Polyester

Polyester is used in many products, from T-shirts to bottles. Polyester is incredibly water-intensive to produce and the wastewater contains harmful chemical dyes that spill into waterways, polluting local communities and causing health issues to factory workers. 

Acrylic

Acrylic is used to make winter essentials, like sweaters, hats and gloves, but its environmental impact is not so warm and fuzzy- acrylonitrile, a key ingredient in acrylic production, can enter the body through skin contact or inhalation and cause dizziness, and nausea for the people making these clothes.

Nylon

Typically used in tights and stockings, as well as swim and activewear, its production uses massive amounts of water and energy, polluting water in the process. Producing nylon also creates nitrous oxide, a greenhouse gas that is 300 times more concentrated than carbon dioxide!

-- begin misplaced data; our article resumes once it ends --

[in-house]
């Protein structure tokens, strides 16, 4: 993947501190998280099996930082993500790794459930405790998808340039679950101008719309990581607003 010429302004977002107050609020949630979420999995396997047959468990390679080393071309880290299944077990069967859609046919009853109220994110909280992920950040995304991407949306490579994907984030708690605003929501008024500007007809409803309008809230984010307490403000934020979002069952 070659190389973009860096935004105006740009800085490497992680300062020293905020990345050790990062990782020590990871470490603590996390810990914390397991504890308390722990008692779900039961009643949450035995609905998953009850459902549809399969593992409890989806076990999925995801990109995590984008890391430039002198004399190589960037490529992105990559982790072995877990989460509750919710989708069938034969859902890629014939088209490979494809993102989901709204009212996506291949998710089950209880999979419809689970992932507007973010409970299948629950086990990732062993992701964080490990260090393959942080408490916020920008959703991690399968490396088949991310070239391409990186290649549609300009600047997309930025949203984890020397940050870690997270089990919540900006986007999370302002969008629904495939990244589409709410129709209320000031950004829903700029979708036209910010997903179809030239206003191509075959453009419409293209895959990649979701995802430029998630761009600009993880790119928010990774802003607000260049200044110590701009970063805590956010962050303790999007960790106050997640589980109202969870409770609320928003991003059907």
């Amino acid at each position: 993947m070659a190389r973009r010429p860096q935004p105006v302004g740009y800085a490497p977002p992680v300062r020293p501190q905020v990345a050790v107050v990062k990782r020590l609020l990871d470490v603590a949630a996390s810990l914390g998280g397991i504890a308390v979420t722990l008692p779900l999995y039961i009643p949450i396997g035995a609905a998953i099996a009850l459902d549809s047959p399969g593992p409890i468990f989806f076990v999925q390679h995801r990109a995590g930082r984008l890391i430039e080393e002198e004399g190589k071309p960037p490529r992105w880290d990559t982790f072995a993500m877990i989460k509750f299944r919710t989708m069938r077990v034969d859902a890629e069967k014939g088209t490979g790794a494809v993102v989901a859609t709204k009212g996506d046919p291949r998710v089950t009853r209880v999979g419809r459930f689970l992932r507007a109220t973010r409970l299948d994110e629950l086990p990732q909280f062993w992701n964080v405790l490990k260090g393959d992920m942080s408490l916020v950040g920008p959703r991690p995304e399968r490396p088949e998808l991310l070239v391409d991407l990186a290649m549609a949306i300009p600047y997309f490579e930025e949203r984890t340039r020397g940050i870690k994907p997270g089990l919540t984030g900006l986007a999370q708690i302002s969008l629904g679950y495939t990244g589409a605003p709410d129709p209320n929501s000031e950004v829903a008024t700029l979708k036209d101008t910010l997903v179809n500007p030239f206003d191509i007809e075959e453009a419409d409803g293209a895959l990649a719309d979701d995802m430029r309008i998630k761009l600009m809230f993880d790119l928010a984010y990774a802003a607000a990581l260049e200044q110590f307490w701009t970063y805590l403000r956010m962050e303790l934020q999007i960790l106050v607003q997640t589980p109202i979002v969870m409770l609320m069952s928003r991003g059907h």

Cotton

Conventional cotton (not to be confused with organic cotton) is one of the biggest water-wasting crops on the planet; a single pair of jeans requires more than 70,000 litres, while a T-shirt requires 11,000 litres! Cotton farming also uses pesticides that sink into soil and water supplies. They don’t just harm bugs, short term pesticide exposure can cause nausea and seizures, while long-term exposure can cause asthma and cancer. 

Rayon